"And it wasn't just physio for the knee, it was conditioning. I think, in many ways, that was a blessing in disguise."

Such was his subsequent form for club and college, Farrell brought him into the Dublin U21 panel for 2014 but by the end of their successful Leinster campaign, a brief cameo against Carlow in the opening round was all Fenton had to show in the only currency that mattered to him: game-time.

This is where fortunes took an entirely unexpected swing in the space of a couple of days.

Naomh Mearnóg's Carthy had been Man of the Match in the Leinster final, scoring three points against Meath.

By that stage, he had already played senior for Dublin, made his debut during his Leaving Cert year and earned an All-Ireland medal as an extended panel member in 2013.

But that was when Carthy's struggle with depression became overbearing and he began to receive treatment.

It's a delicate subject but Fenton notes that "Shane is very open about it," now.

"He had been lording it all that competition and I was next man up."


Still, Carthy's issues were unbeknownst to Fenton and he cornered Farrell after a team meeting in Parnell Park on the Tuesday after the Meath game and pleaded for his chance.

"He gave classic manager sort of answers - 'Stick with it', 'you might get a break'."

So Fenton skipped training that Thursday and instead, went to the UCD PhysioSoc ball.

He sold management some story about a pre-arranged family dinner.

"I was like, 'Ah, Dessie, it's my sister's birthday' or some nonsense."

In reality, Fenton recalls, "I sort of took the hump. Just swerved the session."

"This was the week of the semi-final against Cavan and I was thinking 'I'm not going on with this bullshit' and whatever.

"I went to a college ball on a Thursday nigh and missed a session. I was like 'look, I'm not getting on, I'm pissed off here'.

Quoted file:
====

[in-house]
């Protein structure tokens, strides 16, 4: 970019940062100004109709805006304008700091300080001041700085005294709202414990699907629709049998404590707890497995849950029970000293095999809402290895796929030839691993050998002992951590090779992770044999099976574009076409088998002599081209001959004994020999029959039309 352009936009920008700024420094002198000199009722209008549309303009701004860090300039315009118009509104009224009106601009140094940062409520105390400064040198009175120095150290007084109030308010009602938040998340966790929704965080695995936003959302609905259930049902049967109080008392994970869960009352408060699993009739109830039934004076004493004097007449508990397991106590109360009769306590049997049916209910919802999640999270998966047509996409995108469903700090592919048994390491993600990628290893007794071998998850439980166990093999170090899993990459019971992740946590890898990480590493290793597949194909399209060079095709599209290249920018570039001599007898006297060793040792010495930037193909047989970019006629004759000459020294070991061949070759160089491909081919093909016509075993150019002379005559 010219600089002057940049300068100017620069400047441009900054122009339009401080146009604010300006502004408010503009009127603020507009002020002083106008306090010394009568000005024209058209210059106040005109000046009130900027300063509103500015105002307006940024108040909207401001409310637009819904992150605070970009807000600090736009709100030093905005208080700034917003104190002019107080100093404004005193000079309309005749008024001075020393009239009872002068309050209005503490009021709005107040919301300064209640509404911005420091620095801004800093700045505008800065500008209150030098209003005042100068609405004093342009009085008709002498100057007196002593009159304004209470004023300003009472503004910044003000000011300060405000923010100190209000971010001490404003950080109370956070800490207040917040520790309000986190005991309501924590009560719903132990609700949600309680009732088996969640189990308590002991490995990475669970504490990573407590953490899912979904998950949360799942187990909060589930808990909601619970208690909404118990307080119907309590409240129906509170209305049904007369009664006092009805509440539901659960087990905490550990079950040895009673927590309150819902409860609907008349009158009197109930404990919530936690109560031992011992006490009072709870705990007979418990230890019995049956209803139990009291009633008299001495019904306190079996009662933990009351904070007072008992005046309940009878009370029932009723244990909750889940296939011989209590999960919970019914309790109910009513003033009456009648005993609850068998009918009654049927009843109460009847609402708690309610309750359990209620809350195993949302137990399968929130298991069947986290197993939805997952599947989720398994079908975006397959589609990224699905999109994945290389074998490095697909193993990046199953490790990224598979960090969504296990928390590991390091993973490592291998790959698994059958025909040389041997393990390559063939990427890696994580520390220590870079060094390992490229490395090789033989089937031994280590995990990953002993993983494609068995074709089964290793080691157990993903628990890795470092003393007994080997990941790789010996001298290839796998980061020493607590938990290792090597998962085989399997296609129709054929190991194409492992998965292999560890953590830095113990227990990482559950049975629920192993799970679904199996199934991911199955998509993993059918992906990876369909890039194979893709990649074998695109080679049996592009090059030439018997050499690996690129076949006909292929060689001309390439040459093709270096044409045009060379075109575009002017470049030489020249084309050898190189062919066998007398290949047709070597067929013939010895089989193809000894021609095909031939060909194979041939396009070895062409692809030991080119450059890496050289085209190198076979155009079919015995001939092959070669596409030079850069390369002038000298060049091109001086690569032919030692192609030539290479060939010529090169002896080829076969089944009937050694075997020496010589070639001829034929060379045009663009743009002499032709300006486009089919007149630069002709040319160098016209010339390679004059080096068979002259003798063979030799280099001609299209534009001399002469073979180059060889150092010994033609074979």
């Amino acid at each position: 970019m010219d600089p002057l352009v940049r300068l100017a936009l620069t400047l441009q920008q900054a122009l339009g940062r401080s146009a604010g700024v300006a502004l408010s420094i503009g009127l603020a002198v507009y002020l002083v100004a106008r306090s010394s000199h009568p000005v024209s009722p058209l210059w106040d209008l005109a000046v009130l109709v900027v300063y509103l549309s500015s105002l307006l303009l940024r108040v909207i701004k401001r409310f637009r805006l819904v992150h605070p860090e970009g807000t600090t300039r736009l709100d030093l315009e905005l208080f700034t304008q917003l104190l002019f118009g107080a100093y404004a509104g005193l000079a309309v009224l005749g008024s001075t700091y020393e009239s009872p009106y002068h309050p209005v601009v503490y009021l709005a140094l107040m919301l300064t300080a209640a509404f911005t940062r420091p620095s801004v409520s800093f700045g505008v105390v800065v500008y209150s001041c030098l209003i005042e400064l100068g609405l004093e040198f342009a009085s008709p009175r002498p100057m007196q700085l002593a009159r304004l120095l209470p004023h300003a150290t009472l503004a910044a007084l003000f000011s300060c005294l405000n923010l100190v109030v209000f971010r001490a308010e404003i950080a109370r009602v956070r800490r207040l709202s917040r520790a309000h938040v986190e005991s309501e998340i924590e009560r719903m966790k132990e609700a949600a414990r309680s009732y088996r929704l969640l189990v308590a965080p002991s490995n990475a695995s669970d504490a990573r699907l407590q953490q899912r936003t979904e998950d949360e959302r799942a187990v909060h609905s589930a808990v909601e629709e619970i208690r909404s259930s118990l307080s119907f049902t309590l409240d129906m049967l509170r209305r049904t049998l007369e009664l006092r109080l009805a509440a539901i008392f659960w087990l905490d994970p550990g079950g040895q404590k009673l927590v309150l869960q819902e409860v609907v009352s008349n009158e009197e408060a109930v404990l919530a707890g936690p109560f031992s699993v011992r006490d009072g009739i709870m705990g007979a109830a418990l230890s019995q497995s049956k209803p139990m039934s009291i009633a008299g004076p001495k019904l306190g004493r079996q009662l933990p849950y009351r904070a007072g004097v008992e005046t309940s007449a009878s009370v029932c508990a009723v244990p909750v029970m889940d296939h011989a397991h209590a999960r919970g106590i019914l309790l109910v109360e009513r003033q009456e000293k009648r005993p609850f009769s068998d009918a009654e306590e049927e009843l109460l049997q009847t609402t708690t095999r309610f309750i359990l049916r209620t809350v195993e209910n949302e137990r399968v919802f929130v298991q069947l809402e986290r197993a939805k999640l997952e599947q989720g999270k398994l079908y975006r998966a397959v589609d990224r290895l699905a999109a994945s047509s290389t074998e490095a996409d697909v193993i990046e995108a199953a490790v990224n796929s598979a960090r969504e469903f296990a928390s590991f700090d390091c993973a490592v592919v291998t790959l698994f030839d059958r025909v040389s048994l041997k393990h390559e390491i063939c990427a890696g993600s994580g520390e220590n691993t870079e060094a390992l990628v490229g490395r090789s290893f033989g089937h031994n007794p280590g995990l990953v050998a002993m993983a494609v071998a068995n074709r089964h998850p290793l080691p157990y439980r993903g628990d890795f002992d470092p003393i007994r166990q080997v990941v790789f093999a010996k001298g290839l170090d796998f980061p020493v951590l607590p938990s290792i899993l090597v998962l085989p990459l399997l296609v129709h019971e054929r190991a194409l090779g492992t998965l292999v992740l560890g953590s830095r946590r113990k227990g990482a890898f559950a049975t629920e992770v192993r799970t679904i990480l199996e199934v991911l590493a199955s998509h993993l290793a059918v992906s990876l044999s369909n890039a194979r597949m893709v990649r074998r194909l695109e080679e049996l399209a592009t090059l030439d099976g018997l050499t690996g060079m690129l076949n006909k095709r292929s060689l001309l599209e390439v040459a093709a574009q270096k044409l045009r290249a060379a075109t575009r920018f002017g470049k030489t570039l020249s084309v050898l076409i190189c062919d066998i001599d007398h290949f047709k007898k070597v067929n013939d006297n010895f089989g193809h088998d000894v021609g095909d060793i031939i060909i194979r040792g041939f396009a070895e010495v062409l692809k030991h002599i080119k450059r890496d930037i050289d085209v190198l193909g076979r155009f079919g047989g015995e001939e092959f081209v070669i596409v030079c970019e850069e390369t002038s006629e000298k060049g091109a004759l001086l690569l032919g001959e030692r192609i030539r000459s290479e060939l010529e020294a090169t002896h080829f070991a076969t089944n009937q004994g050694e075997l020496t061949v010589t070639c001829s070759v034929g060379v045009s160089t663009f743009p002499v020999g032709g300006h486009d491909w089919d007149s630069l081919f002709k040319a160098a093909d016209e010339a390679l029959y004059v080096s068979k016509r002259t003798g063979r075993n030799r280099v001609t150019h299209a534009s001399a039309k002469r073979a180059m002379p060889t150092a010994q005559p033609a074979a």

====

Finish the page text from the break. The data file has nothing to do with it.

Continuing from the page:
As it happened, that was the first session Carthy missed.

"So I got a call the next day (from Farrell), number one; giving out to me. And number two (asking) "do you want to start?"

"Dessie rang me and said 'are you into this?'

"I said, 'I pinned you down the corridor earlier in the week, of course, I am'. And that was it."

Selected number 20 in the match programme for the semi-final against Cavan, Fenton started and justified his elevation.

He did the same in the final against Roscommon and the following year, he was drafted into Jim Gavin's senior squad, beginning his incredible unbeaten run that summer and rapidly establishing himself as the outstanding midfielder in the country.

So occasionally, when he is informed that he has yet to suffer any adversity in his football career, that he doesn't know what losing feels like or that success has come easily to him, Fenton affords himself a smile.

"There's been a bit there," he acknowledges.

"Don't get me wrong, I've been very lucky - lads have missed half seasons with soft tissue injuries like recurrent hamstrings.

"I've been lucky in that regard. But yeah, I've a couple of soppy stories to tell," Fenton concludes.

"But I don't necessarily tell them too often."